By the time an arranged marriage match reaches the next stage, a pragmatic approach sets in. Every bride need not “catch” the eye of a millionaire or a startup founder in order to be happy. The advice of the guidance counselor at my daughter’s school echoed the same thinking. She repeatedly told us parents that we should pick colleges that are “right” for our children, and that it was important to look beyond the brand names. Ivy league colleges are not for everybody; neither may a large urban campus or a remote rural one suit our particular child.
With this advice in mind, we drew up a list of colleges in three categories. The colleges in the “reach” category were ones that were more competitive and where she might not get in. The “match” category contained colleges whose target student profile was very similar to my daughter and so there was a high probability that she would be accepted. The “safety” schools were the backup plan, or Plan B.
In an arranged marriage scenario, if everything lines up satisfactorily, the bride’s family informs the groom’s family of the bride’s openness to the match. In the same vein, my daughter wrote the requisite essays, collected recommendation letters and submitted her application.
It is then time to wait for the groom’s response. Er, the colleges’ responses.
Guarding against the disappointment that would result if she was too focused on any particular college, she nevertheless had an order of preference. Even as she tried to keep her spirits up and her mind open, there was an unmistakable gloom about the otherwise mostly cheerful teenager. As the expected decision date drew near, she returned from school each day hoping for a fat envelope from “the one.”
With the arranged marriage analogy in mind, I was able to have a certain detachment and sense of humor about the whole process. I found strength in the fact that the stakes were not nearly as high for my daughter as they typically are for youngsters in societies where the competition can only be described as cut-throat.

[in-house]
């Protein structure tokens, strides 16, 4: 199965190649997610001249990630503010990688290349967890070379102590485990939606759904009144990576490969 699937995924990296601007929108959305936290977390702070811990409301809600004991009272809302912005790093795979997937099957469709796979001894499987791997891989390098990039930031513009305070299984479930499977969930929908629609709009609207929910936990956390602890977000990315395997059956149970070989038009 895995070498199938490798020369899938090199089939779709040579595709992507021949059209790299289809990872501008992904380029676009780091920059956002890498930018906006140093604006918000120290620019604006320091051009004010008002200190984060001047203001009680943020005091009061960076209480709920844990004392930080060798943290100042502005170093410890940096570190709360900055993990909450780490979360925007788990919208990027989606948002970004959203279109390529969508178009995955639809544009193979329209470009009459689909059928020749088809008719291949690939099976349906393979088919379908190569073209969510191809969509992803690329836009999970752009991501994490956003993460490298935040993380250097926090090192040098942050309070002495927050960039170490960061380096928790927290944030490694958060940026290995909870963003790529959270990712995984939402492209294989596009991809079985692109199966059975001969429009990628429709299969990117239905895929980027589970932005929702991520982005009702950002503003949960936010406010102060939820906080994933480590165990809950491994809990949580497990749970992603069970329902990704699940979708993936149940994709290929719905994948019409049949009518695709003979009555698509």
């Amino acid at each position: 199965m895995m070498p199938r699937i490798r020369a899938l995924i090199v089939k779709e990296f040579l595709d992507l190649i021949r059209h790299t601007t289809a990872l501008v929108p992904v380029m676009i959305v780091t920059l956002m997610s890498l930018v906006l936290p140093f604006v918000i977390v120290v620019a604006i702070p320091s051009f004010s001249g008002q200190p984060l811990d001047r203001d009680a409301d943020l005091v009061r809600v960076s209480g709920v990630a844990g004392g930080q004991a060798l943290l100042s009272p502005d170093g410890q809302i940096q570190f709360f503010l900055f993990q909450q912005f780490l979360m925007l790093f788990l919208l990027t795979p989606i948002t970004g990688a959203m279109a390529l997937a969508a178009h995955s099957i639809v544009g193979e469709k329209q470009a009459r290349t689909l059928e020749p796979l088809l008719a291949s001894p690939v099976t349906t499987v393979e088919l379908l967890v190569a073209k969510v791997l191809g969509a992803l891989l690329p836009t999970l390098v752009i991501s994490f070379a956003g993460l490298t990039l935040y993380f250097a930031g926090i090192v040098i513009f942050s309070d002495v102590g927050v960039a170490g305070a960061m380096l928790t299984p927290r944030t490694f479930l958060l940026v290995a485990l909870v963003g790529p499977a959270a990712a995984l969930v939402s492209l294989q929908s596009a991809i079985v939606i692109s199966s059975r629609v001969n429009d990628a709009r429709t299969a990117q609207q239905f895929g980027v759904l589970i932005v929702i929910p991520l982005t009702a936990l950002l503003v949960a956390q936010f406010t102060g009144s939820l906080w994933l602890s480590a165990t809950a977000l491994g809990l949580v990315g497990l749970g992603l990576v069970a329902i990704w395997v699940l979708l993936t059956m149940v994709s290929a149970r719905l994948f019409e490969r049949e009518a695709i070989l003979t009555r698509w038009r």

“Whatever will be, will be” I concluded, as I told her about the analogy of her experience to arranged marriage. “We did all the research and you gave it your best shot. You are what you are, and the college that sees your strengths and admits you will be the right one for you,” I told her. And happily, unlike marriage, there will be other educational choices in the future – it’s not as if you are marrying the college that you attend at the undergraduate level!” She smiled, her tension momentarily lifted.
Postscript: My daughter was accepted by her first choice college. I emailed a friend with whom I shared the analogy to arranged marriage. She had an apt response – “the hoped-for groom approved!” Within days of receiving the acceptance, my daughter ordered the college sweatshirt. I was amused to note that she delighted in wearing it and drawing attention from her friends (and their parents) in much the same way that a young woman might have with an engagement ring! And as the “bride’s” parents, all we had left to do was worry about paying the college bills.
Nandini Patwardhan possesses graduate degrees in Mathematics and Statistics. She is a passionate writer and edited Abroad at Home, an anthology of content from Desijournal, an online magazine that she co-founded. Her writing has also been published in the New York Times, TalkingWriting.com, Slate.com, Alternet.org, American Atheneum, and India New England News. More recently, she co-founded Story Artisan Press, a publisher of books of interest to the global Indian. Nandini can be contacted at email@example.com.